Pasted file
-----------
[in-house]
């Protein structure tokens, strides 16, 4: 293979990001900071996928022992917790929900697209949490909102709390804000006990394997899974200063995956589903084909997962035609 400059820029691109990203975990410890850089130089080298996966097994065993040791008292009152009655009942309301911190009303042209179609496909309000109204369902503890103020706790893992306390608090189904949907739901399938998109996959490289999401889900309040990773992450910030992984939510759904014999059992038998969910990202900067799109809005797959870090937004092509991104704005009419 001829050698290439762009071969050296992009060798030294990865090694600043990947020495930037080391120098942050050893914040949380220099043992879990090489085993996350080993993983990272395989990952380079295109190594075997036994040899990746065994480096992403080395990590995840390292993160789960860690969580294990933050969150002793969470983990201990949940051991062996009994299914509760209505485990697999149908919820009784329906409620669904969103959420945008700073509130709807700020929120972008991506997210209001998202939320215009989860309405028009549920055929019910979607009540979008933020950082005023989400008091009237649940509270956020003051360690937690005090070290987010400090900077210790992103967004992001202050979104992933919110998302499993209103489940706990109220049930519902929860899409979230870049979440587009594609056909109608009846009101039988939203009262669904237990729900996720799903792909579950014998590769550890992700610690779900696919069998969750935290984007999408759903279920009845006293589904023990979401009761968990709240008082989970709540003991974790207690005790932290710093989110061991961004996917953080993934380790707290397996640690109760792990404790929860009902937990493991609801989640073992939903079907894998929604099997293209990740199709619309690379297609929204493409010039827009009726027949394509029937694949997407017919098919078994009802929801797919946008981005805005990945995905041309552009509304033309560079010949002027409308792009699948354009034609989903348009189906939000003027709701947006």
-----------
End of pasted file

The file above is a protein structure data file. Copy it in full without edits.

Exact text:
[in-house]
């Protein structure tokens, strides 16, 4: 293979990001900071996928022992917790929900697209949490909102709390804000006990394997899974200063995956589903084909997962035609 400059820029691109990203975990410890850089130089080298996966097994065993040791008292009152009655009942309301911190009303042209179609496909309000109204369902503890103020706790893992306390608090189904949907739901399938998109996959490289999401889900309040990773992450910030992984939510759904014999059992038998969910990202900067799109809005797959870090937004092509991104704005009419 001829050698290439762009071969050296992009060798030294990865090694600043990947020495930037080391120098942050050893914040949380220099043992879990090489085993996350080993993983990272395989990952380079295109190594075997036994040899990746065994480096992403080395990590995840390292993160789960860690969580294990933050969150002793969470983990201990949940051991062996009994299914509760209505485990697999149908919820009784329906409620669904969103959420945008700073509130709807700020929120972008991506997210209001998202939320215009989860309405028009549920055929019910979607009540979008933020950082005023989400008091009237649940509270956020003051360690937690005090070290987010400090900077210790992103967004992001202050979104992933919110998302499993209103489940706990109220049930519902929860899409979230870049979440587009594609056909109608009846009101039988939203009262669904237990729900996720799903792909579950014998590769550890992700610690779900696919069998969750935290984007999408759903279920009845006293589904023990979401009761968990709240008082989970709540003991974790207690005790932290710093989110061991961004996917953080993934380790707290397996640690109760792990404790929860009902937990493991609801989640073992939903079907894998929604099997293209990740199709619309690379297609929204493409010039827009009726027949394509029937694949997407017919098919078994009802929801797919946008981005805005990945995905041309552009509304033309560079010949002027409308792009699948354009034609989903348009189906939000003027709701947006």